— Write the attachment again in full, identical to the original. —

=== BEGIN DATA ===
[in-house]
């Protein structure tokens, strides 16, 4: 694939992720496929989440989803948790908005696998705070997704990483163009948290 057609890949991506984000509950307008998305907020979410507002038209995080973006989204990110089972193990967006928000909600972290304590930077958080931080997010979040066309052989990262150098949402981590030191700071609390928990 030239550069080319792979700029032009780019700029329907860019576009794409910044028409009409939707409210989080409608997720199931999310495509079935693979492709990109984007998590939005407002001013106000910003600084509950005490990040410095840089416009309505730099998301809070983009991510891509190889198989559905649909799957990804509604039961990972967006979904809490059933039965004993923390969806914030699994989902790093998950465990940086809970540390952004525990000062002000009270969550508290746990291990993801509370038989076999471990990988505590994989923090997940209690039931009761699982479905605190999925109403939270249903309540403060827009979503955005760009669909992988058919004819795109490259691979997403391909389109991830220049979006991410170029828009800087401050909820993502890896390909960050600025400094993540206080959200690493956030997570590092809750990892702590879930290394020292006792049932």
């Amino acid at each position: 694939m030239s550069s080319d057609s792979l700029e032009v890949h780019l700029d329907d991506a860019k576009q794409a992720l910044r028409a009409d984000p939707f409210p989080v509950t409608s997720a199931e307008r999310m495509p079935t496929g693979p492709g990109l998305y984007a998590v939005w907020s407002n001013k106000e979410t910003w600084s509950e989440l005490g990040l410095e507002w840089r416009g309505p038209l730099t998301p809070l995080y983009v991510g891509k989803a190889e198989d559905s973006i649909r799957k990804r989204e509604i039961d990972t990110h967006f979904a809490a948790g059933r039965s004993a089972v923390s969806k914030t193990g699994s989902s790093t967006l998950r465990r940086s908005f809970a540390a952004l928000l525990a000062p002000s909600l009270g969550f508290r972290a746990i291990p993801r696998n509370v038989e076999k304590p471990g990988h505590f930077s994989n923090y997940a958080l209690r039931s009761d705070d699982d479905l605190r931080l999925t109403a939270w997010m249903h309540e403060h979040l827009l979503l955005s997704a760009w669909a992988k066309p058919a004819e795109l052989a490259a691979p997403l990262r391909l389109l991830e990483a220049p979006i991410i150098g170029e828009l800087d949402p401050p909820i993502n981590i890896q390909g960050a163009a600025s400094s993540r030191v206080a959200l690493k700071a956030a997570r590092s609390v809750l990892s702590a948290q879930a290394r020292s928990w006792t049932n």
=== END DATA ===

[in-house]
């Protein structure tokens, strides 16, 4: 694939992720496929989440989803948790908005696998705070997704990483163009948290 057609890949991506984000509950307008998305907020979410507002038209995080973006989204990110089972193990967006928000909600972290304590930077958080931080997010979040066309052989990262150098949402981590030191700071609390928990 030239550069080319792979700029032009780019700029329907860019576009794409910044028409009409939707409210989080409608997720199931999310495509079935693979492709990109984007998590939005407002001013106000910003600084509950005490990040410095840089416009309505730099998301809070983009991510891509190889198989559905649909799957990804509604039961990972967006979904809490059933039965004993923390969806914030699994989902790093998950465990940086809970540390952004525990000062002000009270969550508290746990291990993801509370038989076999471990990988505590994989923090997940209690039931009761699982479905605190999925109403939270249903309540403060827009979503955005760009669909992988058919004819795109490259691979997403391909389109991830220049979006991410170029828009800087401050909820993502890896390909960050600025400094993540206080959200690493956030997570590092809750990892702590879930290394020292006792049932």
């Amino acid at each position: 694939m030239s550069s080319d057609s792979l700029e032009v890949h780019l700029d329907d991506a860019k576009q794409a992720l910044r028409a009409d984000p939707f409210p989080v509950t409608s997720a199931e307008r999310m495509p079935t496929g693979p492709g990109l998305y984007a998590v939005w907020s407002n001013k106000e979410t910003w600084s509950e989440l005490g990040l410095e507002w840089r416009g309505p038209l730099t998301p809070l995080y983009v991510g891509k989803a190889e198989d559905s973006i649909r799957k990804r989204e509604i039961d990972t990110h967006f979904a809490a948790g059933r039965s004993a089972v923390s969806k914030t193990g699994s989902s790093t967006l998950r465990r940086s908005f809970a540390a952004l928000l525990a000062p002000s909600l009270g969550f508290r972290a746990i291990p993801r696998n509370v038989e076999k304590p471990g990988h505590f930077s994989n923090y997940a958080l209690r039931s009761d705070d699982d479905l605190r931080l999925t109403a939270w997010m249903h309540e403060h979040l827009l979503l955005s997704a760009w669909a992988k066309p058919a004819e795109l052989a490259a691979p997403l990262r391909l389109l991830e990483a220049p979006i991410i150098g170029e828009l800087d949402p401050p909820i993502n981590i890896q390909g960050a163009a600025s400094s993540r030191v206080a959200l690493k700071a956030a997570r590092s609390v809750l990892s702590a948290q879930a290394r020292s928990w006792t049932n």